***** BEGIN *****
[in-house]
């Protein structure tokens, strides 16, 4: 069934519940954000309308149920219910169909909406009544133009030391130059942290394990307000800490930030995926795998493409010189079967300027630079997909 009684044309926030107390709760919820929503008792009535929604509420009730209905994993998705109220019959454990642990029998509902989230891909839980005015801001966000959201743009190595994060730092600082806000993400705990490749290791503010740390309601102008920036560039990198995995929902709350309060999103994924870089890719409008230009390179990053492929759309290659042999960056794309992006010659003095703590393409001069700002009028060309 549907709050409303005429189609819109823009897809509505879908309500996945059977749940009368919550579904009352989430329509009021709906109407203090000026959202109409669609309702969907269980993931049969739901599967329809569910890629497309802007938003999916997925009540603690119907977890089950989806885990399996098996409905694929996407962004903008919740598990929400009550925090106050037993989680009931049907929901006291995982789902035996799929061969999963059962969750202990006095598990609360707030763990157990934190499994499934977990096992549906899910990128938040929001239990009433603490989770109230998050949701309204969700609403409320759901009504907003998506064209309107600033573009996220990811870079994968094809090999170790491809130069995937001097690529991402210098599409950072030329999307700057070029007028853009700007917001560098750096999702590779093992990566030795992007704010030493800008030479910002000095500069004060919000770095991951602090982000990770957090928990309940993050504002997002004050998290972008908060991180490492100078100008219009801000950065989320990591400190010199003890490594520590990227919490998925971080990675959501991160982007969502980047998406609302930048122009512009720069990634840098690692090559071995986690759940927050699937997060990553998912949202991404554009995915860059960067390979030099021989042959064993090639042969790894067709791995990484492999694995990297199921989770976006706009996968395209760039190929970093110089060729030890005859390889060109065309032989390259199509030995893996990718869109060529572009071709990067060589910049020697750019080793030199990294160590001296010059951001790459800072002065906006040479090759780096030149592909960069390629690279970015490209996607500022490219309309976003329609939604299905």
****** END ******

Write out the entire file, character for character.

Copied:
[in-house]
């Protein structure tokens, strides 16, 4: 069934519940954000309308149920219910169909909406009544133009030391130059942290394990307000800490930030995926795998493409010189079967300027630079997909 009684044309926030107390709760919820929503008792009535929604509420009730209905994993998705109220019959454990642990029998509902989230891909839980005015801001966000959201743009190595994060730092600082806000993400705990490749290791503010740390309601102008920036560039990198995995929902709350309060999103994924870089890719409008230009390179990053492929759309290659042999960056794309992006010659003095703590393409001069700002009028060309 549907709050409303005429189609819109823009897809509505879908309500996945059977749940009368919550579904009352989430329509009021709906109407203090000026959202109409669609309702969907269980993931049969739901599967329809569910890629497309802007938003999916997925009540603690119907977890089950989806885990399996098996409905694929996407962004903008919740598990929400009550925090106050037993989680009931049907929901006291995982789902035996799929061969999963059962969750202990006095598990609360707030763990157990934190499994499934977990096992549906899910990128938040929001239990009433603490989770109230998050949701309204969700609403409320759901009504907003998506064209309107600033573009996220990811870079994968094809090999170790491809130069995937001097690529991402210098599409950072030329999307700057070029007028853009700007917001560098750096999702590779093992990566030795992007704010030493800008030479910002000095500069004060919000770095991951602090982000990770957090928990309940993050504002997002004050998290972008908060991180490492100078100008219009801000950065989320990591400190010199003890490594520590990227919490998925971080990675959501991160982007969502980047998406609302930048122009512009720069990634840098690692090559071995986690759940927050699937997060990553998912949202991404554009995915860059960067390979030099021989042959064993090639042969790894067709791995990484492999694995990297199921989770976006706009996968395209760039190929970093110089060729030890005859390889060109065309032989390259199509030995893996990718869109060529572009071709990067060589910049020697750019080793030199990294160590001296010059951001790459800072002065906006040479090759780096030149592909960069390629690279970015490209996607500022490219309309976003329609939604299905």